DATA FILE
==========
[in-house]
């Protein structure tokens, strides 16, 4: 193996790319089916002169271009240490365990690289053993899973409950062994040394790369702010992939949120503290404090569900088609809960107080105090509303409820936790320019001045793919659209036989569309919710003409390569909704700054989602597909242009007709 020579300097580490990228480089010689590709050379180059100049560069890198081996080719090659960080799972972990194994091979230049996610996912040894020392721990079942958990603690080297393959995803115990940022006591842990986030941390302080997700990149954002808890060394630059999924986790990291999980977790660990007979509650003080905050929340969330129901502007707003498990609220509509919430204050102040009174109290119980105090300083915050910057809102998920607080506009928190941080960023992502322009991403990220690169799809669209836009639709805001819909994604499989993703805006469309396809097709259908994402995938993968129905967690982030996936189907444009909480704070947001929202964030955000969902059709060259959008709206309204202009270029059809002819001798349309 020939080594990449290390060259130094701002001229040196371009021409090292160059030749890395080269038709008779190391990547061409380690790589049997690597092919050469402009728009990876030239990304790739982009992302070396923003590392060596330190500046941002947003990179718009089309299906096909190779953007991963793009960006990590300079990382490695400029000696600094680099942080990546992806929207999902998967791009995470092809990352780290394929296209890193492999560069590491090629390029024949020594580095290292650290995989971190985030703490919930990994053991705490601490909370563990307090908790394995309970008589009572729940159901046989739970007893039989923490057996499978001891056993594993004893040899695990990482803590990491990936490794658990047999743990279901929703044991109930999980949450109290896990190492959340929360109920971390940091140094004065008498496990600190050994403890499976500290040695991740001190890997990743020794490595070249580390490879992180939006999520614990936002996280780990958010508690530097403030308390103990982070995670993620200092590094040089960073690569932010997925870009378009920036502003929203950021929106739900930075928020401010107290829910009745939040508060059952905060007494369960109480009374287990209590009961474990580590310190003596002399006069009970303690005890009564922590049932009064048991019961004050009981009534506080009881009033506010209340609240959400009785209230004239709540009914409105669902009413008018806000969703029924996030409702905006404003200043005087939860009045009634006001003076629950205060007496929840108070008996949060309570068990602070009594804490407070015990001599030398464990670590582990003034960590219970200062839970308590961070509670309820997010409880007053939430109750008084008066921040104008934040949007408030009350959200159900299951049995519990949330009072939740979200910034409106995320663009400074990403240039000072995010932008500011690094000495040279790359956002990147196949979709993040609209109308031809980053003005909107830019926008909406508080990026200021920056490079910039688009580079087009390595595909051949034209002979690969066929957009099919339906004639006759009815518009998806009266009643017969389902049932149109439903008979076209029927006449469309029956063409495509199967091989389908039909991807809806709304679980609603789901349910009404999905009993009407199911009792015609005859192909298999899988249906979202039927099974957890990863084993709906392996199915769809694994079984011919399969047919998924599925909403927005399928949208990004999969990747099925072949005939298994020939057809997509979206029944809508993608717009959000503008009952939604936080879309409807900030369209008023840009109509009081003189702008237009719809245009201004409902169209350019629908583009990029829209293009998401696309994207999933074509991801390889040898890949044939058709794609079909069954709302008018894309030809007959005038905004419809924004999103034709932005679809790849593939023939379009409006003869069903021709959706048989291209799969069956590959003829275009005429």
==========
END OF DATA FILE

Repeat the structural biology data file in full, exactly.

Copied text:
[in-house]
């Protein structure tokens, strides 16, 4: 193996790319089916002169271009240490365990690289053993899973409950062994040394790369702010992939949120503290404090569900088609809960107080105090509303409820936790320019001045793919659209036989569309919710003409390569909704700054989602597909242009007709 020579300097580490990228480089010689590709050379180059100049560069890198081996080719090659960080799972972990194994091979230049996610996912040894020392721990079942958990603690080297393959995803115990940022006591842990986030941390302080997700990149954002808890060394630059999924986790990291999980977790660990007979509650003080905050929340969330129901502007707003498990609220509509919430204050102040009174109290119980105090300083915050910057809102998920607080506009928190941080960023992502322009991403990220690169799809669209836009639709805001819909994604499989993703805006469309396809097709259908994402995938993968129905967690982030996936189907444009909480704070947001929202964030955000969902059709060259959008709206309204202009270029059809002819001798349309 020939080594990449290390060259130094701002001229040196371009021409090292160059030749890395080269038709008779190391990547061409380690790589049997690597092919050469402009728009990876030239990304790739982009992302070396923003590392060596330190500046941002947003990179718009089309299906096909190779953007991963793009960006990590300079990382490695400029000696600094680099942080990546992806929207999902998967791009995470092809990352780290394929296209890193492999560069590491090629390029024949020594580095290292650290995989971190985030703490919930990994053991705490601490909370563990307090908790394995309970008589009572729940159901046989739970007893039989923490057996499978001891056993594993004893040899695990990482803590990491990936490794658990047999743990279901929703044991109930999980949450109290896990190492959340929360109920971390940091140094004065008498496990600190050994403890499976500290040695991740001190890997990743020794490595070249580390490879992180939006999520614990936002996280780990958010508690530097403030308390103990982070995670993620200092590094040089960073690569932010997925870009378009920036502003929203950021929106739900930075928020401010107290829910009745939040508060059952905060007494369960109480009374287990209590009961474990580590310190003596002399006069009970303690005890009564922590049932009064048991019961004050009981009534506080009881009033506010209340609240959400009785209230004239709540009914409105669902009413008018806000969703029924996030409702905006404003200043005087939860009045009634006001003076629950205060007496929840108070008996949060309570068990602070009594804490407070015990001599030398464990670590582990003034960590219970200062839970308590961070509670309820997010409880007053939430109750008084008066921040104008934040949007408030009350959200159900299951049995519990949330009072939740979200910034409106995320663009400074990403240039000072995010932008500011690094000495040279790359956002990147196949979709993040609209109308031809980053003005909107830019926008909406508080990026200021920056490079910039688009580079087009390595595909051949034209002979690969066929957009099919339906004639006759009815518009998806009266009643017969389902049932149109439903008979076209029927006449469309029956063409495509199967091989389908039909991807809806709304679980609603789901349910009404999905009993009407199911009792015609005859192909298999899988249906979202039927099974957890990863084993709906392996199915769809694994079984011919399969047919998924599925909403927005399928949208990004999969990747099925072949005939298994020939057809997509979206029944809508993608717009959000503008009952939604936080879309409807900030369209008023840009109509009081003189702008237009719809245009201004409902169209350019629908583009990029829209293009998401696309994207999933074509991801390889040898890949044939058709794609079909069954709302008018894309030809007959005038905004419809924004999103034709932005679809790849593939023939379009409006003869069903021709959706048989291209799969069956590959003829275009005429």